According to MANA, With the lingering overhang of tonnage glut and slowing trade growth, shipping companies have been struggling to maintain their profitability, and threats of bankruptcy continue to loom over many loss-making owners and operators.
Marvin Zhang, chief financial officer of China Cosco Shipping Container Lines Co, noted that shipping will continue to face difficult operating environments in the next one to two years.
“Our hope is that in days going forward, the series of changes such as consolidation, mergers and new alliances, which are shaking up the industry, will put it on track for recovery and for a more sustainable future,” he said at the Capital Link China Shipping Forum held in Shanghai on Tuesday.
China Cosco Shipping Container Lines is the result of the merger between China Cosco Group and China Shipping Group, a move that Beijing hopes will help to better utilise the resources of the two giant state conglomerates.
Yang Xianxiang, ceo of SITC International Holdings, also held a bleak view of the immediate future for container shipping, as he believed a further two years of downturn will ensue.
While overall global demand growth will still increase due to unceasing consumer needs, the fundamental problem of excessive vessel capacity is limiting any meaningful upward climb for freight rates, according to Yang.
“The existing idle capacity of container shipping is about 7% of the world’s total fleet and looking at this figure, it is just not possible to see supply-demand returning to balance in two years,” Yang lamented.
In dry bulk shipping, the outlook is no better, as the sector also faces severe oversupply and weaker demand growth due to slowing Chinese imports of commodities.
“I am quite pessimistic on the outlook for dry bulk shipping in the coming few years,” said Hsu Chih-chien, chairman of Eddie Steamship Corp. Hsu, who is also chairman of Courage Marine, pointed out that he is speaking in his capacity for Eddie Steamship rather than the Hong Kong-listed Courage Marine.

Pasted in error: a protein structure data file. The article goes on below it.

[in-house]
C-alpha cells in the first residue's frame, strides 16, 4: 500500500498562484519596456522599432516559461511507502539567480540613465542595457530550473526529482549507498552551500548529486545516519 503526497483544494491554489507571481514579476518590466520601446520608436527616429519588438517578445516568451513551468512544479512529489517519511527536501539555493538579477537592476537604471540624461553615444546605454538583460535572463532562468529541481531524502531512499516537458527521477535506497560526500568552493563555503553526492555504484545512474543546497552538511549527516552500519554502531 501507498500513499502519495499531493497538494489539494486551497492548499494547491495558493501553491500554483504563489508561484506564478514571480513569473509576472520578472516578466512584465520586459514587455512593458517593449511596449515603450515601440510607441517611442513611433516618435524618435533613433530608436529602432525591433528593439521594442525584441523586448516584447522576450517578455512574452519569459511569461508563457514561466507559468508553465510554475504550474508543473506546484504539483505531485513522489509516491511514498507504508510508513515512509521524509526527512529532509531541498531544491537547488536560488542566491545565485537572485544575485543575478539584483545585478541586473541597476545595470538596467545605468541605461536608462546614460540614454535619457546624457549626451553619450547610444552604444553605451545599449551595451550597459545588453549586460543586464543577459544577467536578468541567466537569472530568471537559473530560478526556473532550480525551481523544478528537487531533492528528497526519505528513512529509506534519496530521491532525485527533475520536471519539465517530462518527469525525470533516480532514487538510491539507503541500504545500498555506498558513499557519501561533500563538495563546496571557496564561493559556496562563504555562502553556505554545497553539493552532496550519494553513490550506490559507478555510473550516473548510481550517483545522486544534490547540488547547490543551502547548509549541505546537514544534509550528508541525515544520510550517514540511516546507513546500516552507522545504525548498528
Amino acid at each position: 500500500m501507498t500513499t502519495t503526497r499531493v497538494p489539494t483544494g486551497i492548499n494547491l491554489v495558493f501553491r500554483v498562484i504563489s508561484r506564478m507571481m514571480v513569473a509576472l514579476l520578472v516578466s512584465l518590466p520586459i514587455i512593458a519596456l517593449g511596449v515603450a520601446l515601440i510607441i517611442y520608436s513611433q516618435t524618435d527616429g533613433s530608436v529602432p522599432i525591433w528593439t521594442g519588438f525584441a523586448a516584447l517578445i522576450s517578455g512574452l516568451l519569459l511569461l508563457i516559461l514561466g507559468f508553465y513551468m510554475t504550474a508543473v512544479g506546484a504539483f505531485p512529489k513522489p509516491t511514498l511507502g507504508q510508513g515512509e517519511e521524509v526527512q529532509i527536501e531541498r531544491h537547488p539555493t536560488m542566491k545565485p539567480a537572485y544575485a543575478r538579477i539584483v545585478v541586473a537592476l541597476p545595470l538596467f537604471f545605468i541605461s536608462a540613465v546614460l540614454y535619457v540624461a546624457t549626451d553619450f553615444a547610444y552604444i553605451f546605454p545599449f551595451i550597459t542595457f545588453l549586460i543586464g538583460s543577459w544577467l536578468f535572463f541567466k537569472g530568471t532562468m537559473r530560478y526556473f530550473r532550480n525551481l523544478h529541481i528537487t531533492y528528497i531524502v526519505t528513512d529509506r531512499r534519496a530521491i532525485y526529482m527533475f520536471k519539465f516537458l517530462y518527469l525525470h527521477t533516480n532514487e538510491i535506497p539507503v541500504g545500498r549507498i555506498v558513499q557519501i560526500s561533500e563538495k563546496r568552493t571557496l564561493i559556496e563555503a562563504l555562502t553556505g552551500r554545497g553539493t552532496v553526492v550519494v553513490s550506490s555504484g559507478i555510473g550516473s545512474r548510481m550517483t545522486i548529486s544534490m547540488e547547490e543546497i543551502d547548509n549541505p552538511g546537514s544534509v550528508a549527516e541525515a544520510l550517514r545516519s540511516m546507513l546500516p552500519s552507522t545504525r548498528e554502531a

“There are several reasons for the pressure on bulk shipping but one of them is the vast overcapacity of tonnage and lack of scrapping activities,” Hsu noted.
“Another main reason is that over the past 10 years China has been the main driver of growth for the bulk market, accounting for 70% of growth, but in the past few years China’s economic growth rate has slowed down,” Hsu explained, leading to softer support for bulk shipping.
John Su, group president and ceo of Erasmus Shipinvest Group, agreed that bulk shipping demand can no longer count on China like it did in the past 20 years. “The positive side is that we are almost seeing no new orders of bulk carriers, and with conversion and scrapping activities going on, these could all of a sudden bring the market back,” Su said.
The only bright spot in shipping is the tanker shipping sector, as tanker owners and operators are benefiting from high freight rates and earnings have jumped. Zhu Maijin, general manager of China Cosco Shipping Tanker Company, said the tanker shipping market is expected to remain profitable in the next one to two years, and China’s demand for oil is also anticipated to stay robust.
“In 2014, China imported 308m tonnes of oil. This year, Chinese oil imports are expected to reach 371m tonnes,” Zhu said. However, he warned that from mid-2017 and beyond, the tanker shipping market may face a slowdown as more newbuildings hit the water to upset the fragile demand-supply equilibrium